How often do you stop to think about the number and variety of objects that are floating around out in space? Not just the natural celestial objects and the rocks, dust and other debris that sometimes appear to us as meteors, but the man-made objects that we’ve sent up there ourselves – the satellites, the telescopes, the unmanned crafts? Personally, I sometimes forget just how much humans have carefully placed into space for the purposes of observation and research – until I’m reminded, and then I’m awed all over again.
You may have heard of the SPIDER, or the Segmented Planar Imaging Detector for Electro-optical Reconnaissance. Researchers at Lockheed Martin have been working on it for several years, since being commissioned by the US Defense Advanced Research Projects Agency (DARPA) to build a lightweight space telescope that could deliver the same powerful results as its larger, heavier counterparts with only a fraction of the bulk. To meet the requirements, the team at the Lockheed Martin Advanced Technology Center (ATC) had to rethink telescopes completely.
With help from experts at the University of California, Davis, the ATC began designing a telescope based on interferometry, a relatively new technology that uses multiple tiny lenses to collect photons, which are then processed with microchips to create a high-resolution image. The team created a small silicon chip to channel the light gathered from multiple lenses, resulting in a telescopic technology that can offer the same image resolution as telescopes 10 to 20 times larger and heavier.
The technology is a dramatic departure from the traditional cylindrical telescope design – not only because it’s lighter and cheaper, but because it could technically be adapted to a variety of different flat shapes. To explore the other potential forms the SPIDER could take, the ATC team designed different arrays in SOLIDWORKS and then prototyped them on MakerBot 3D printers. Without access to the printers, it would have been impossible to create nearly as many different prototypes, for a number of reasons, one being the exorbitant cost of outsourcing to a prototyping contractor.
“We would get quotes in the thousands of dollars with an eight-week lead time for just one version of a model — I can’t imagine what 14 versions would cost,” commented Guy Chriqui, Senior Research Engineer at the ATC.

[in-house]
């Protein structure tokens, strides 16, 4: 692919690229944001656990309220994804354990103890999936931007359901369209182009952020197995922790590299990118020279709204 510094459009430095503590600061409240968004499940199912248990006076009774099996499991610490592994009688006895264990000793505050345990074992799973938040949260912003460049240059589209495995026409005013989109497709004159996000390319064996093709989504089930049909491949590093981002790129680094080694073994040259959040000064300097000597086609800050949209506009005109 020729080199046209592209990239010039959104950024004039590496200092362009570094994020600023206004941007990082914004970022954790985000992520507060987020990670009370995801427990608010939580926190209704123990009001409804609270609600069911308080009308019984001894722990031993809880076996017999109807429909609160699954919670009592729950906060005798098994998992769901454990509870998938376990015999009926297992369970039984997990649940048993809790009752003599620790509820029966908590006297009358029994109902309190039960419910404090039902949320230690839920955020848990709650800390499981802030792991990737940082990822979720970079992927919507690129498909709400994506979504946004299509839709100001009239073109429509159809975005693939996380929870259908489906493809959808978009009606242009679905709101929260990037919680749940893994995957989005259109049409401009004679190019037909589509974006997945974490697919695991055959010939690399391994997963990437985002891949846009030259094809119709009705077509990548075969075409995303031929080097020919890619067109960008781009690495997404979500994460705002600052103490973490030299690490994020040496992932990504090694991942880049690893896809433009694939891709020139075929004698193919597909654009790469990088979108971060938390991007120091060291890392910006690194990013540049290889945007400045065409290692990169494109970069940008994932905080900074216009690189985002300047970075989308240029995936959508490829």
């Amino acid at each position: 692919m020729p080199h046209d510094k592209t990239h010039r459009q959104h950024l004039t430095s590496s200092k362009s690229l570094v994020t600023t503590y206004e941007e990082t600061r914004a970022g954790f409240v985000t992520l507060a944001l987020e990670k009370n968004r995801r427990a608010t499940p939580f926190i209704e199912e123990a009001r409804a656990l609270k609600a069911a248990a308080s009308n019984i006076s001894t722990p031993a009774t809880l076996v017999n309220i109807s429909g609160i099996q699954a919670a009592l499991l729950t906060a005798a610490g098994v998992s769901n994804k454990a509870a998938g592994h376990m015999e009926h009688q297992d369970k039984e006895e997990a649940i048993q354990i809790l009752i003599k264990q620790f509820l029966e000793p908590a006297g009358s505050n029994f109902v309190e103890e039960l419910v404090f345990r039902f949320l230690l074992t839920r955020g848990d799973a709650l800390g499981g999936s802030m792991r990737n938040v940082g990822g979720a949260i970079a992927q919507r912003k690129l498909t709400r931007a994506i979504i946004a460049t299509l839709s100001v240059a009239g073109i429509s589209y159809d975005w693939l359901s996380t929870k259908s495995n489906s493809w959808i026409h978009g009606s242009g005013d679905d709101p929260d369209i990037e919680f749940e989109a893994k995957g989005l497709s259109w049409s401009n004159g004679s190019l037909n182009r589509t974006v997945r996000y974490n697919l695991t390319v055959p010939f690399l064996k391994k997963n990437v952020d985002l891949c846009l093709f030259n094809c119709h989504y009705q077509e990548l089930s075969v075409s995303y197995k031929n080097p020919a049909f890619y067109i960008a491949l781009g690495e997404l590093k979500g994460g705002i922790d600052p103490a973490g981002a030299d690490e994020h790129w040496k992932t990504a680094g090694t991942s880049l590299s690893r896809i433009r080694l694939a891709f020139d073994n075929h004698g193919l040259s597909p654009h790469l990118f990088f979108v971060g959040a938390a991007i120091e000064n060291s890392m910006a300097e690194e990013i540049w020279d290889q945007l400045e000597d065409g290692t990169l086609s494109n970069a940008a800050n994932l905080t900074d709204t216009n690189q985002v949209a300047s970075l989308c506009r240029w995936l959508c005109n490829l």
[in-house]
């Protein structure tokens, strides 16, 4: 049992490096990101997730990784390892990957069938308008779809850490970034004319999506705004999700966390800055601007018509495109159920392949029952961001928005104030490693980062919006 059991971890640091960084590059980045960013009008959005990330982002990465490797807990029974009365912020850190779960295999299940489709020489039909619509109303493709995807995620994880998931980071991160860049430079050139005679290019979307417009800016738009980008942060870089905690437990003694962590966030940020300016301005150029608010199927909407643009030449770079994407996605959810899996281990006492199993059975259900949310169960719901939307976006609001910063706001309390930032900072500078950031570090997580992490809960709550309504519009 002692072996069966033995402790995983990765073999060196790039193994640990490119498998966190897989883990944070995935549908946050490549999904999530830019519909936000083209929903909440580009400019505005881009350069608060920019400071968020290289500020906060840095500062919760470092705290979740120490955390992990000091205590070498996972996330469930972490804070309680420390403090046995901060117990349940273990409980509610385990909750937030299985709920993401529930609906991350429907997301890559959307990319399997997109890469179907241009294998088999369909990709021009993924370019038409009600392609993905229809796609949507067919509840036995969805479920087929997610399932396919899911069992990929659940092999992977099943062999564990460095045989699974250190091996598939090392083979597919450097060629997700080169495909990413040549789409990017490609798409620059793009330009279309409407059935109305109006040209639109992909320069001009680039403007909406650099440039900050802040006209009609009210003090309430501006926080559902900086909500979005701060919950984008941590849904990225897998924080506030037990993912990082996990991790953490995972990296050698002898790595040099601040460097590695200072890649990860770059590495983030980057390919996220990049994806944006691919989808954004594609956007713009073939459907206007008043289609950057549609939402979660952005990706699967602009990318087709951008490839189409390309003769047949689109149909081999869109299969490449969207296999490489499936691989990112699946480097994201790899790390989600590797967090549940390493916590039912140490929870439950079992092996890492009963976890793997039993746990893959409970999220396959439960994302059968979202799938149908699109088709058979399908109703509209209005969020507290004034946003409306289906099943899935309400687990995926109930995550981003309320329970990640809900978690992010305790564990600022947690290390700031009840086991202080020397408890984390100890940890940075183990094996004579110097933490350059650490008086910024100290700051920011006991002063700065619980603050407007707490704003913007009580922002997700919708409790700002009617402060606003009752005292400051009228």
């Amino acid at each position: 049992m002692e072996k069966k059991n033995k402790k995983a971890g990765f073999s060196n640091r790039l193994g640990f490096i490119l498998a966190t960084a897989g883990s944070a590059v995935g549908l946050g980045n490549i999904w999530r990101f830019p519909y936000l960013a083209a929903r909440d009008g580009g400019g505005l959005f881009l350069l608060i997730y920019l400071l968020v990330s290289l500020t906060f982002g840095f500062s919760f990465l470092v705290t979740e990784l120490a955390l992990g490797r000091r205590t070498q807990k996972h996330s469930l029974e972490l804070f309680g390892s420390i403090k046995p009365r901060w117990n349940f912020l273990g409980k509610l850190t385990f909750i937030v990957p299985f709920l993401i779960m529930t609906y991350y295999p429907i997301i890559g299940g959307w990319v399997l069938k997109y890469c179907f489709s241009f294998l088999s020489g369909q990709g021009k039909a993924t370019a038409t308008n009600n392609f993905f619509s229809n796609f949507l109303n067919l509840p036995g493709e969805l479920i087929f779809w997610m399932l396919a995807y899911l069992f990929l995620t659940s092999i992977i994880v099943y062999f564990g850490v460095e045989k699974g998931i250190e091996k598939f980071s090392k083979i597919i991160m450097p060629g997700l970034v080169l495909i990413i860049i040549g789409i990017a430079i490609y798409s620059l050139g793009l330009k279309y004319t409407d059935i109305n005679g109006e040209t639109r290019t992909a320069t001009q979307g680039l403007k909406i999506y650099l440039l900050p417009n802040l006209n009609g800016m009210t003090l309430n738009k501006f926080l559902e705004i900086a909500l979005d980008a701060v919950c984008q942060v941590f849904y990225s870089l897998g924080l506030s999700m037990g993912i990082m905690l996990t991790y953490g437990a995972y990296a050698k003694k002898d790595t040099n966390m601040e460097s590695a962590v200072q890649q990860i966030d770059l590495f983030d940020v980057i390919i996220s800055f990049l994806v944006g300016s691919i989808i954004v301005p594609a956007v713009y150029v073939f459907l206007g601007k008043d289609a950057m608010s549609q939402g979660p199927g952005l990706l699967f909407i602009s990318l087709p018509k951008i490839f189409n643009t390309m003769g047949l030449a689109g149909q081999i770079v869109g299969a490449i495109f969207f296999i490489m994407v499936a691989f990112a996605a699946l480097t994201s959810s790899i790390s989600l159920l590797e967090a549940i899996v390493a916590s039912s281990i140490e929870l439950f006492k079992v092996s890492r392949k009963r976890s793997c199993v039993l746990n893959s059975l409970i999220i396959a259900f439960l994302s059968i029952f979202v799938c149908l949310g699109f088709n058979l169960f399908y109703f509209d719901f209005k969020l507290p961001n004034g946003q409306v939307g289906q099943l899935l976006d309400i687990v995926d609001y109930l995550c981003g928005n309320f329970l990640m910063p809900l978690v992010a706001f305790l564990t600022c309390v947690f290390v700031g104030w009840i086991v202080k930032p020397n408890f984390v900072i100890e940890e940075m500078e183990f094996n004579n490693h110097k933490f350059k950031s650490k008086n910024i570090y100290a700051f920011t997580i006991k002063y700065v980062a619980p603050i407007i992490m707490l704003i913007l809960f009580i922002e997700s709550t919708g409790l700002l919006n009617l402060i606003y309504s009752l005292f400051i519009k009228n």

In addition, because of the sensitive nature of many of the ATC’s projects, any outsourcing comes with additional costs, piles of paperwork, and overall red tape. 3D printing in-house allowed the team to avoid all that and focus on their work without bureaucratic snags.
“For massive industrial companies like Lockheed Martin, 3D printing isn’t a foreign or confusing technology – they’ve likely tested several different versions of it over the last few decades,” MakerBot Public Relations Manager Josh Snider told 3DPrint.com. “What’s new and exciting with the desktop segment and our printers, is that engineers like Guy and Sutyen no longer have to work through dedicated internal fabrication shops, wait in a queue to receive parts, or pay the high cost of outsourcing for parts. They can design, print, test and refine in one efficient cycle without the typical price or time barriers associated with 3D printing.”
The ATC has been working with MakerBot 3D printers for several years, actually, beginning in 2013 when they used a Replicator 2 and 2X to prototype parts and tooling for the awe- and art-inspiring James Webb Space Telescope. Since then, they’ve also acquired a Replicator (5th Gen), Mini, Z18, Replicator+ and Replicator Mini+.
“They’re basically running non-stop, all day long, and have enabled a lot of really quick iterations for parts that may have otherwise slowed completion of the final product,” said Chriqui.
The 3D printers, particularly the portable Replicator Mini, have also been valuable in the field, added Sutyen Zalawadia, ATC Mechatronics Engineer.
“When we test smaller rockets, the nose cones blow off and are mostly unrecoverable, so we bring the Mini to the launch site and print different nose cones on the spot,” he said.
2017 has been a shaky year for MakerBot so far, but the devotion of such high-profile customers such as Lockheed Martin remains stable. The technology is serving their needs well, and they haven’t had to look elsewhere for anything 3D printing-related, even materials-wise. MakerBot’s new Tough PLA has enabled the ATC to print prototypes that closely resemble the final product, and the company’s True Black PLA ended up being perfect for the SPIDER as it completely absorbs light without leakage. The MakerBot Print platform helped them to increase their efficiency, as well.
“MakerBot recognizes that the user and their workflow are at the heart of our offering, not just the printer and its output,” MakerBot’s Snider told us. “By listening to professionals like ATC’s engineers calling for reliability and ease-of-use, we’ve been able to build solutions that enhance the design cycle while also saving time and money. The desktop model has proven so successful for rapid prototyping that it’s beginning to disrupt the use of larger, more expensive industrial 3D printers – especially at the big automotive and aerospace companies.”
The SPIDER won’t be going into space anytime soon. It’s still in the early stages of development, and Lockheed Martin senior fellow Alan Duncan estimates that it may still be another five or ten years until it’s completed. Without access to 3D printers, though, you can bet that it would be much, much longer. Discuss in the SPIDER forum at 3DPB.com.